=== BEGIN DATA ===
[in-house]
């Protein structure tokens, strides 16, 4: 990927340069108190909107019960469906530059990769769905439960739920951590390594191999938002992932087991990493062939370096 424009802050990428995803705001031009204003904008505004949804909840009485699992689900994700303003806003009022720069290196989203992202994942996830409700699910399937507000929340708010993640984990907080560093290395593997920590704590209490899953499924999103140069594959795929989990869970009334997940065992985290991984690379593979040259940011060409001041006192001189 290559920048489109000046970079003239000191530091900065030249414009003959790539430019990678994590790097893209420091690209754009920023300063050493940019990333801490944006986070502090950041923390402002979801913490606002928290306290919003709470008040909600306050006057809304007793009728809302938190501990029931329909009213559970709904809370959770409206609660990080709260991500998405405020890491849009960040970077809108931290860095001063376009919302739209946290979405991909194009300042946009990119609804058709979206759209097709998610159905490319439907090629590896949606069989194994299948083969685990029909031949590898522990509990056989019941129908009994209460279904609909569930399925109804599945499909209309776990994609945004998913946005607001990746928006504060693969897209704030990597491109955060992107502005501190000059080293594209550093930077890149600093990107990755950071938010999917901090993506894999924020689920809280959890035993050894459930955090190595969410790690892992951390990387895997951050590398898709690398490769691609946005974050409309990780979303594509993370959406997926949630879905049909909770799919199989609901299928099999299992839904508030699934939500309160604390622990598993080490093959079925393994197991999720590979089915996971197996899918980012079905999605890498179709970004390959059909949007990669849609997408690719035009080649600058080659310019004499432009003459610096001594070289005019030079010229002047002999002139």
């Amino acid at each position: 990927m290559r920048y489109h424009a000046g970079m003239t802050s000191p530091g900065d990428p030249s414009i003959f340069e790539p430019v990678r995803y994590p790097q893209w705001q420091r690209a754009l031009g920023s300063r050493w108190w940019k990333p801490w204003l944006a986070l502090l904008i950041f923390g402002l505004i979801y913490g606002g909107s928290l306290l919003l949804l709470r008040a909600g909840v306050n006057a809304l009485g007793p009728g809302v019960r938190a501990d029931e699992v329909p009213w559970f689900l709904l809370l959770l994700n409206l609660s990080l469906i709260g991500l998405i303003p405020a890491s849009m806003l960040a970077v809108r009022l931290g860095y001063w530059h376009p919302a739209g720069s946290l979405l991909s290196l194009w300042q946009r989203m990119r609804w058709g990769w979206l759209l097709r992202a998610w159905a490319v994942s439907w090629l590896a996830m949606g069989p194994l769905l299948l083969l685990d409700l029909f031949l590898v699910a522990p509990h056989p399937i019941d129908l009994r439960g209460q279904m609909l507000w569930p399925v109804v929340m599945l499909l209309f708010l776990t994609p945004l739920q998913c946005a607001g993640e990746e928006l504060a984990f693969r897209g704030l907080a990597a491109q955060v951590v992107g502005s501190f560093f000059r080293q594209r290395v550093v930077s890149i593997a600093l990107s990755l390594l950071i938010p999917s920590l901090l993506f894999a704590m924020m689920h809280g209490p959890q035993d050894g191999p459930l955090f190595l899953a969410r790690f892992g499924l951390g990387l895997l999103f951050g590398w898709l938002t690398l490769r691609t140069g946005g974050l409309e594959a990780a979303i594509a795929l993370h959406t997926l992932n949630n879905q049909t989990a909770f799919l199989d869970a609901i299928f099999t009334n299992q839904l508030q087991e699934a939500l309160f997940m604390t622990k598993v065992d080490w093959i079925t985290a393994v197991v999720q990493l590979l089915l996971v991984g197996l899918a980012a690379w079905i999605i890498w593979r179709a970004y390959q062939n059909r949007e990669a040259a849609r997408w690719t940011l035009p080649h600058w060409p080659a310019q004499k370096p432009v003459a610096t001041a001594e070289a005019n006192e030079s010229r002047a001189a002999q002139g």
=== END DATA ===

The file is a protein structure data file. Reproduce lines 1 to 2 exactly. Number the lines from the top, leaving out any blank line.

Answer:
[in-house]
């Protein structure tokens, strides 16, 4: 990927340069108190909107019960469906530059990769769905439960739920951590390594191999938002992932087991990493062939370096 424009802050990428995803705001031009204003904008505004949804909840009485699992689900994700303003806003009022720069290196989203992202994942996830409700699910399937507000929340708010993640984990907080560093290395593997920590704590209490899953499924999103140069594959795929989990869970009334997940065992985290991984690379593979040259940011060409001041006192001189 290559920048489109000046970079003239000191530091900065030249414009003959790539430019990678994590790097893209420091690209754009920023300063050493940019990333801490944006986070502090950041923390402002979801913490606002928290306290919003709470008040909600306050006057809304007793009728809302938190501990029931329909009213559970709904809370959770409206609660990080709260991500998405405020890491849009960040970077809108931290860095001063376009919302739209946290979405991909194009300042946009990119609804058709979206759209097709998610159905490319439907090629590896949606069989194994299948083969685990029909031949590898522990509990056989019941129908009994209460279904609909569930399925109804599945499909209309776990994609945004998913946005607001990746928006504060693969897209704030990597491109955060992107502005501190000059080293594209550093930077890149600093990107990755950071938010999917901090993506894999924020689920809280959890035993050894459930955090190595969410790690892992951390990387895997951050590398898709690398490769691609946005974050409309990780979303594509993370959406997926949630879905049909909770799919199989609901299928099999299992839904508030699934939500309160604390622990598993080490093959079925393994197991999720590979089915996971197996899918980012079905999605890498179709970004390959059909949007990669849609997408690719035009080649600058080659310019004499432009003459610096001594070289005019030079010229002047002999002139």